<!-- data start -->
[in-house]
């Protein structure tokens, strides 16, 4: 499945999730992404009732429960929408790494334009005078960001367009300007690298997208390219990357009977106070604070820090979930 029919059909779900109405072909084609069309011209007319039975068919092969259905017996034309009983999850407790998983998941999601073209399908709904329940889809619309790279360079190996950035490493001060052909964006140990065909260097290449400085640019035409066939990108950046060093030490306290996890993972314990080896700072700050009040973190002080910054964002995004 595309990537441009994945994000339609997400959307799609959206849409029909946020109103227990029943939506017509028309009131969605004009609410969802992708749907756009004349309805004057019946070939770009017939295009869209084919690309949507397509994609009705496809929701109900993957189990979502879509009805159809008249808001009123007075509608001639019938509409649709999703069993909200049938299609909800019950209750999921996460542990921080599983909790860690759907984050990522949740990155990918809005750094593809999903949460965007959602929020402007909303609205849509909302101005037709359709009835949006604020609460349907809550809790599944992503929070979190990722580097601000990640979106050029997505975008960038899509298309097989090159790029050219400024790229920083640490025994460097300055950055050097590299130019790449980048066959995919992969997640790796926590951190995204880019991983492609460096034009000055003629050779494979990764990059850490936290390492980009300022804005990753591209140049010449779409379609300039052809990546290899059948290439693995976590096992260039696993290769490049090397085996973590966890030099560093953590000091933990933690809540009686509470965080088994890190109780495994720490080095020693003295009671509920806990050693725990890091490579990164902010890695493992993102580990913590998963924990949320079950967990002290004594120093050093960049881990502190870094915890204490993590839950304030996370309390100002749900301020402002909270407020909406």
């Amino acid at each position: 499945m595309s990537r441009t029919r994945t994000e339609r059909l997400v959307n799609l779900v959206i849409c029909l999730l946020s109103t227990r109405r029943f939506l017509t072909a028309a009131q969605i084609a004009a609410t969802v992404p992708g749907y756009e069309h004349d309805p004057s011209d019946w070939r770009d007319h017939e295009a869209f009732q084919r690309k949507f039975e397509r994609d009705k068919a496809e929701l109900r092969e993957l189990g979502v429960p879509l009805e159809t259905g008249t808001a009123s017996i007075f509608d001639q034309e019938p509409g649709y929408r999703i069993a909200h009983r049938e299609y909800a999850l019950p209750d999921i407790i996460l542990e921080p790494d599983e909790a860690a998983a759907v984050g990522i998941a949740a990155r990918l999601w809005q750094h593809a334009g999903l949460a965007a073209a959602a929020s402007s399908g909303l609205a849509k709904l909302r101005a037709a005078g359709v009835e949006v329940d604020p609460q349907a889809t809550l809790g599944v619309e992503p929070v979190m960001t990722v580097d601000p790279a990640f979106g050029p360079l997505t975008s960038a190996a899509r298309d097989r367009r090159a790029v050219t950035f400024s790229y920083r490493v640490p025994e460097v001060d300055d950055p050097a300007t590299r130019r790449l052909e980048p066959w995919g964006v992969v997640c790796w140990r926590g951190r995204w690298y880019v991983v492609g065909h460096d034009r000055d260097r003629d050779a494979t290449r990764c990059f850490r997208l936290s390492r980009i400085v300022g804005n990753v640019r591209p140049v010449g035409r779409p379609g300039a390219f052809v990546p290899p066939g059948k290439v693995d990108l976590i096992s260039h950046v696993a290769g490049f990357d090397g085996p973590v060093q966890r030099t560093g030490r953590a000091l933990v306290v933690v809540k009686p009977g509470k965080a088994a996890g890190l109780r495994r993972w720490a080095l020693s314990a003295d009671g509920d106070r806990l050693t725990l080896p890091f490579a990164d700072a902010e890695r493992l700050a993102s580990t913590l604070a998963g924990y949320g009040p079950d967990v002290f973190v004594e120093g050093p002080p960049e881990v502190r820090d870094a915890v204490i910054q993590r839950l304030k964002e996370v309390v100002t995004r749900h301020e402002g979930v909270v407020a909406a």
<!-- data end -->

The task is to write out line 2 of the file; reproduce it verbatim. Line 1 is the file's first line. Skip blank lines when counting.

């Protein structure tokens, strides 16, 4: 499945999730992404009732429960929408790494334009005078960001367009300007690298997208390219990357009977106070604070820090979930 029919059909779900109405072909084609069309011209007319039975068919092969259905017996034309009983999850407790998983998941999601073209399908709904329940889809619309790279360079190996950035490493001060052909964006140990065909260097290449400085640019035409066939990108950046060093030490306290996890993972314990080896700072700050009040973190002080910054964002995004 595309990537441009994945994000339609997400959307799609959206849409029909946020109103227990029943939506017509028309009131969605004009609410969802992708749907756009004349309805004057019946070939770009017939295009869209084919690309949507397509994609009705496809929701109900993957189990979502879509009805159809008249808001009123007075509608001639019938509409649709999703069993909200049938299609909800019950209750999921996460542990921080599983909790860690759907984050990522949740990155990918809005750094593809999903949460965007959602929020402007909303609205849509909302101005037709359709009835949006604020609460349907809550809790599944992503929070979190990722580097601000990640979106050029997505975008960038899509298309097989090159790029050219400024790229920083640490025994460097300055950055050097590299130019790449980048066959995919992969997640790796926590951190995204880019991983492609460096034009000055003629050779494979990764990059850490936290390492980009300022804005990753591209140049010449779409379609300039052809990546290899059948290439693995976590096992260039696993290769490049090397085996973590966890030099560093953590000091933990933690809540009686509470965080088994890190109780495994720490080095020693003295009671509920806990050693725990890091490579990164902010890695493992993102580990913590998963924990949320079950967990002290004594120093050093960049881990502190870094915890204490993590839950304030996370309390100002749900301020402002909270407020909406």